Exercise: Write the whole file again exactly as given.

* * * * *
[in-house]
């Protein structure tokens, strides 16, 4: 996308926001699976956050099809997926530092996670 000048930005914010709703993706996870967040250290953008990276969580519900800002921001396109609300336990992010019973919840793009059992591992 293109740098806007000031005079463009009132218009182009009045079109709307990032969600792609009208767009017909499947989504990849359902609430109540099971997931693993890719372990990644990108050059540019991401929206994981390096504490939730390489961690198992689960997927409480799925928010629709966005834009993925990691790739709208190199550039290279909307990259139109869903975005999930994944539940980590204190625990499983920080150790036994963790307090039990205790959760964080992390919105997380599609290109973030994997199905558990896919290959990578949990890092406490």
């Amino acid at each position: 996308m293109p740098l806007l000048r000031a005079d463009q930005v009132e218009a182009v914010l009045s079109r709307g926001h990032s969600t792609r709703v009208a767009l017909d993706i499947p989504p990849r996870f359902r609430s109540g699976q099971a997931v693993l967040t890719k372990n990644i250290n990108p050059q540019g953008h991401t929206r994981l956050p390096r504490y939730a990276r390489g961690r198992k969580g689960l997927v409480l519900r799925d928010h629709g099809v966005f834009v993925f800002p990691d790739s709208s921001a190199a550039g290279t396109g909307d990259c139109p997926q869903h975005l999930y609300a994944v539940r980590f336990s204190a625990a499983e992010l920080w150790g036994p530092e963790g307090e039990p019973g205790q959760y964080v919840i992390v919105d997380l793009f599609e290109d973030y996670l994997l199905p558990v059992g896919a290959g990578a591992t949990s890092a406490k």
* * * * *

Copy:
[in-house]
């Protein structure tokens, strides 16, 4: 996308926001699976956050099809997926530092996670 000048930005914010709703993706996870967040250290953008990276969580519900800002921001396109609300336990992010019973919840793009059992591992 293109740098806007000031005079463009009132218009182009009045079109709307990032969600792609009208767009017909499947989504990849359902609430109540099971997931693993890719372990990644990108050059540019991401929206994981390096504490939730390489961690198992689960997927409480799925928010629709966005834009993925990691790739709208190199550039290279909307990259139109869903975005999930994944539940980590204190625990499983920080150790036994963790307090039990205790959760964080992390919105997380599609290109973030994997199905558990896919290959990578949990890092406490």
């Amino acid at each position: 996308m293109p740098l806007l000048r000031a005079d463009q930005v009132e218009a182009v914010l009045s079109r709307g926001h990032s969600t792609r709703v009208a767009l017909d993706i499947p989504p990849r996870f359902r609430s109540g699976q099971a997931v693993l967040t890719k372990n990644i250290n990108p050059q540019g953008h991401t929206r994981l956050p390096r504490y939730a990276r390489g961690r198992k969580g689960l997927v409480l519900r799925d928010h629709g099809v966005f834009v993925f800002p990691d790739s709208s921001a190199a550039g290279t396109g909307d990259c139109p997926q869903h975005l999930y609300a994944v539940r980590f336990s204190a625990a499983e992010l920080w150790g036994p530092e963790g307090e039990p019973g205790q959760y964080v919840i992390v919105d997380l793009f599609e290109d973030y996670l994997l199905p558990v059992g896919a290959g990578a591992t949990s890092a406490k």